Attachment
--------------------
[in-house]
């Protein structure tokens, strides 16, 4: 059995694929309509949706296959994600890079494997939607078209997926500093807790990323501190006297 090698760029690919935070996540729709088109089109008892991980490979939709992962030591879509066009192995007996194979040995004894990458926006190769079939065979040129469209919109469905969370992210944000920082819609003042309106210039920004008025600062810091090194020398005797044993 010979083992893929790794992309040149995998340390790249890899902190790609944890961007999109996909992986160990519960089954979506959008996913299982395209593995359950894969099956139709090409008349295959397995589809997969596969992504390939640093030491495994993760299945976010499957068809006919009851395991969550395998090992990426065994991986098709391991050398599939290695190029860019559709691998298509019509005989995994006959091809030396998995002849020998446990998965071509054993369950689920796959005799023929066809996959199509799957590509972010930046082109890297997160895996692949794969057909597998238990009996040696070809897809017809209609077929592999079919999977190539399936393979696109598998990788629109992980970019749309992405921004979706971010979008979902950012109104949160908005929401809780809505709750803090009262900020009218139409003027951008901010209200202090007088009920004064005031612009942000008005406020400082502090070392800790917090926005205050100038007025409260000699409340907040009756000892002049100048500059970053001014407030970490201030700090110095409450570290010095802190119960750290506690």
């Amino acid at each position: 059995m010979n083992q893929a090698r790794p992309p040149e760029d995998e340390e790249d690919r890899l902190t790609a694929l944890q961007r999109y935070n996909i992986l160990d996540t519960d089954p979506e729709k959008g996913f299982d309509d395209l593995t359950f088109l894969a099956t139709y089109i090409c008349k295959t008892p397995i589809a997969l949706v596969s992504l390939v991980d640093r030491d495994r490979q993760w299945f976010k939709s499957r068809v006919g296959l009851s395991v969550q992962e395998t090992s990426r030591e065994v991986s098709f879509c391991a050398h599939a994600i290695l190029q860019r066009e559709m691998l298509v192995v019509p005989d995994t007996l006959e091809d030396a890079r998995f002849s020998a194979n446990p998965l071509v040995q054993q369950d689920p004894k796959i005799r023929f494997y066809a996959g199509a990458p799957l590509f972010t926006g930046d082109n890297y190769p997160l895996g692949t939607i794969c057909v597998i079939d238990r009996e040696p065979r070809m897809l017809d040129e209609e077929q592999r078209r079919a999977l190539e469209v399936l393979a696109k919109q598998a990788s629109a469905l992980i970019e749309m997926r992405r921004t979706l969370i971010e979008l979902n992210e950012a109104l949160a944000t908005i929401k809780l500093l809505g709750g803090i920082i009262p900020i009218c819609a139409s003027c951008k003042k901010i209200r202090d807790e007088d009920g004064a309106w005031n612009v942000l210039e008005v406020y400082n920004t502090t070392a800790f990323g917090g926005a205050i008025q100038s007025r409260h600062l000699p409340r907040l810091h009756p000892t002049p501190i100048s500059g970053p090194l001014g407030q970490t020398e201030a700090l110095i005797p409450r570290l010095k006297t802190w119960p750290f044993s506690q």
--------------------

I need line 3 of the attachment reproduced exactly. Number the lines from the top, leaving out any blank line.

């Amino acid at each position: 059995m010979n083992q893929a090698r790794p992309p040149e760029d995998e340390e790249d690919r890899l902190t790609a694929l944890q961007r999109y935070n996909i992986l160990d996540t519960d089954p979506e729709k959008g996913f299982d309509d395209l593995t359950f088109l894969a099956t139709y089109i090409c008349k295959t008892p397995i589809a997969l949706v596969s992504l390939v991980d640093r030491d495994r490979q993760w299945f976010k939709s499957r068809v006919g296959l009851s395991v969550q992962e395998t090992s990426r030591e065994v991986s098709f879509c391991a050398h599939a994600i290695l190029q860019r066009e559709m691998l298509v192995v019509p005989d995994t007996l006959e091809d030396a890079r998995f002849s020998a194979n446990p998965l071509v040995q054993q369950d689920p004894k796959i005799r023929f494997y066809a996959g199509a990458p799957l590509f972010t926006g930046d082109n890297y190769p997160l895996g692949t939607i794969c057909v597998i079939d238990r009996e040696p065979r070809m897809l017809d040129e209609e077929q592999r078209r079919a999977l190539e469209v399936l393979a696109k919109q598998a990788s629109a469905l992980i970019e749309m997926r992405r921004t979706l969370i971010e979008l979902n992210e950012a109104l949160a944000t908005i929401k809780l500093l809505g709750g803090i920082i009262p900020i009218c819609a139409s003027c951008k003042k901010i209200r202090d807790e007088d009920g004064a309106w005031n612009v942000l210039e008005v406020y400082n920004t502090t070392a800790f990323g917090g926005a205050i008025q100038s007025r409260h600062l000699p409340r907040l810091h009756p000892t002049p501190i100048s500059g970053p090194l001014g407030q970490t020398e201030a700090l110095i005797p409450r570290l010095k006297t802190w119960p750290f044993s506690q």